When asked about TikTok’s rising popularity and the recent controversy around Instagram and its video strategy, Hyram theorized that the popularity of various social media/content platforms eventually swings from one to another and back again.

“Social media is a pendulum. It’s constantly going from one extreme to the other, and right now we’re seeing a big swing in the direction of short-form content. There are so many creators and brands and people competing for our attention online that we’re attracted to short-form content right now. But I think what I’m starting to see among users is a collective exhaustion with the amount of rapid short-form content that is constantly inundating their feeds. I think in the next few years, maybe in a year, we’ll see this return to long-form content,” Hyram said.

While TikTok reigns supreme, Hyram suggested that beauty brands try to differentiate content between platforms and learn to approach the Gen Z audience in an authentic way.

“Take the time to understand TikTok trends, the language that people use on the platform, and how Gen Z and other people communicate with each other. I think that brands just understanding the basic elements of the culture of TikTok is so beneficial. Brands can’t just treat TikTok as another Instagram. It really has to have its own unique strategy, and people assigned to it need to cultivate an audience there.”

One brand that has found success on TikTok is Florence by Mills. The company was recently listed as one of the most popular celebrity beauty brands on TikTok among companies such as Huda Beauty and Kylie Cosmetics, and is one of the most followed beauty brands across multiple social media platforms. Sam Fiock, Florence by Mills’ Vice President of Marketing, credited the brand’s social media success to knowing how to engage with its consumer base and differentiating content per digital platform.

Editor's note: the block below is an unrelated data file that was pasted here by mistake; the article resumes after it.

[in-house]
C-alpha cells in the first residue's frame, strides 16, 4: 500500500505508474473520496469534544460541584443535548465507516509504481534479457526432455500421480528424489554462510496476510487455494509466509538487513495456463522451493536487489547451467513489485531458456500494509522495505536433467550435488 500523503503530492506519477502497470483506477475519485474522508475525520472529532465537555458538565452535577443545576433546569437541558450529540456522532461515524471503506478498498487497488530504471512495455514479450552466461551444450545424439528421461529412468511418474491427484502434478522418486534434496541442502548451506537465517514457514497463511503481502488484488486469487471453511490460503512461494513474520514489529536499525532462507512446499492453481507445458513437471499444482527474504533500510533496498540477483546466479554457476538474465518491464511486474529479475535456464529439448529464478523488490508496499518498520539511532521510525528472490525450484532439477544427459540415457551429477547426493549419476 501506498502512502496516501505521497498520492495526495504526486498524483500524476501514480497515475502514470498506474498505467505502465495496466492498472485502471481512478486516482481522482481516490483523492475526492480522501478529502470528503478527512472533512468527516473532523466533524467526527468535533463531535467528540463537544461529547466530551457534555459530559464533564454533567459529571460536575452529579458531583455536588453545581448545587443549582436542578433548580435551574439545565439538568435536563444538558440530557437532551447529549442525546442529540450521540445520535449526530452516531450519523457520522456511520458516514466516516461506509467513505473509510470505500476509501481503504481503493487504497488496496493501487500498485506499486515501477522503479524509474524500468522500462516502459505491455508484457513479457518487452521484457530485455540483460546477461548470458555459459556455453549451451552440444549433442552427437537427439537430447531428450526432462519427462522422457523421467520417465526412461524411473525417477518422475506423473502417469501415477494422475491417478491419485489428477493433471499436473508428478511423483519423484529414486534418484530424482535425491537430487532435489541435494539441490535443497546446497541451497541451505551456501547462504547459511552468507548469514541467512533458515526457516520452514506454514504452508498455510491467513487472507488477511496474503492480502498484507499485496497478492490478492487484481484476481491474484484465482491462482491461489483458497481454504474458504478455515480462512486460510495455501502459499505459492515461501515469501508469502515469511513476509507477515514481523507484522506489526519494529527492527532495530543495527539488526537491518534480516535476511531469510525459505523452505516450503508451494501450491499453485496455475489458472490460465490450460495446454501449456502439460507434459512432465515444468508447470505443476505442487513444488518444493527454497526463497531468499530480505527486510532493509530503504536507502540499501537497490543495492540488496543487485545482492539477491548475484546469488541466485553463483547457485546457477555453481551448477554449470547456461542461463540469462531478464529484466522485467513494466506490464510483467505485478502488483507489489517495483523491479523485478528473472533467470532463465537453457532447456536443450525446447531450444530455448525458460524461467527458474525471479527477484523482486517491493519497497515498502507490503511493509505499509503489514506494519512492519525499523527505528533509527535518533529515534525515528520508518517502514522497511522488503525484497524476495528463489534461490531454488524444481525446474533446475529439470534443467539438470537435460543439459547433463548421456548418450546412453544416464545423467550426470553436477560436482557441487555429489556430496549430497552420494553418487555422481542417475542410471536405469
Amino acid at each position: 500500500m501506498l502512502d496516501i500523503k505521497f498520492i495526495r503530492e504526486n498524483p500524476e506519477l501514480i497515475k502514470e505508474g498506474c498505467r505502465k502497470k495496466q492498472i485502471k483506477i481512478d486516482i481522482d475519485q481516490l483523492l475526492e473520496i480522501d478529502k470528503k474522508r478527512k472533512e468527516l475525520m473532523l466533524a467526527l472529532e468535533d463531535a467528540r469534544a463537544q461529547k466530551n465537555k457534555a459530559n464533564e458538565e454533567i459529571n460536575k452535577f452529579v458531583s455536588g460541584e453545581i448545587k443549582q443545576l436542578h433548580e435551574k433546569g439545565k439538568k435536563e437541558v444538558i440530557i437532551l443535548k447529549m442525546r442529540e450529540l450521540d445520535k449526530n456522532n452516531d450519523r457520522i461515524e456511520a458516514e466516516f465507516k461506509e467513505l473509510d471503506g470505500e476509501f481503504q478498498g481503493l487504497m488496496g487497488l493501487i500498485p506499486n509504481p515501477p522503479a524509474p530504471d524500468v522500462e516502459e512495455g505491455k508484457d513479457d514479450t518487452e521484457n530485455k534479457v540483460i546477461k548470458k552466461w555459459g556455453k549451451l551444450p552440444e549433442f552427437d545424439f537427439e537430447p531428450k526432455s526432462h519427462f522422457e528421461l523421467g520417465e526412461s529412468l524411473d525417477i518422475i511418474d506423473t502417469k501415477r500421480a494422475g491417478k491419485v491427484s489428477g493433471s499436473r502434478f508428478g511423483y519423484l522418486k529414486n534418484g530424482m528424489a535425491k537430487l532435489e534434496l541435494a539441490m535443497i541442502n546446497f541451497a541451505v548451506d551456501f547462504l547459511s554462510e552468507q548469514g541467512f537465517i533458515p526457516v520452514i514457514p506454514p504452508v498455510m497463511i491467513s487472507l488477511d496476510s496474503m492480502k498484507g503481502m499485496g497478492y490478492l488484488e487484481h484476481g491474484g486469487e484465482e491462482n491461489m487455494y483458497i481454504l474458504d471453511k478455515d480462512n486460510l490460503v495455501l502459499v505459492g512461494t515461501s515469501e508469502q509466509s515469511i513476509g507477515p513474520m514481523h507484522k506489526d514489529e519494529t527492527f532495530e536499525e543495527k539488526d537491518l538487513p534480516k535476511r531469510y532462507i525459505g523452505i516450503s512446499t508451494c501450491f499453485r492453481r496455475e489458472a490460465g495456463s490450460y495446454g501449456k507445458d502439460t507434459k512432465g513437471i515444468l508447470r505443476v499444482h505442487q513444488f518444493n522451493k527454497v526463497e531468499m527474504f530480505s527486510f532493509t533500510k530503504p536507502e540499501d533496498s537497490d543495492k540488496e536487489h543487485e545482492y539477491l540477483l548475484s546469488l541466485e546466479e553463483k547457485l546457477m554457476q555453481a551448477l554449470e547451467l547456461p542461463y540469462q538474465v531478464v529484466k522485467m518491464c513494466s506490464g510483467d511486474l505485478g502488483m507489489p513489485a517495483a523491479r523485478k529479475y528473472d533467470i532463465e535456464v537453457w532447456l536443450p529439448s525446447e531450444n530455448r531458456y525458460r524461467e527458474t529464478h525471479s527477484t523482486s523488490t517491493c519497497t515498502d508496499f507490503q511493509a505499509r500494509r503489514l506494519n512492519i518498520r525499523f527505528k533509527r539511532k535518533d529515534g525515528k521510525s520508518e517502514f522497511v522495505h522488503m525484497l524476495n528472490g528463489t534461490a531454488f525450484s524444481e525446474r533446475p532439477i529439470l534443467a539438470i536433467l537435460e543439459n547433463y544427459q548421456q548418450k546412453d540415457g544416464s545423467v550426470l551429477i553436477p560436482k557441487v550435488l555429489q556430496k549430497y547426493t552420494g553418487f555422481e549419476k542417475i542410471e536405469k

“Our success stems from utilizing our social channels as community-building platforms. We use social media to interact with our fans and provide them with the content they are demanding from us. Additionally, our team is small so we are very nimble and can pivot quickly if we see something trending or have a piece of relevant content we think our followers would like…Our post strategy is platform-dependent. We have a lot of cross-over fans, so we differentiate our content based on the channel, as well as constantly look at analytics to determine what is and is not working on each platform,” Sam said.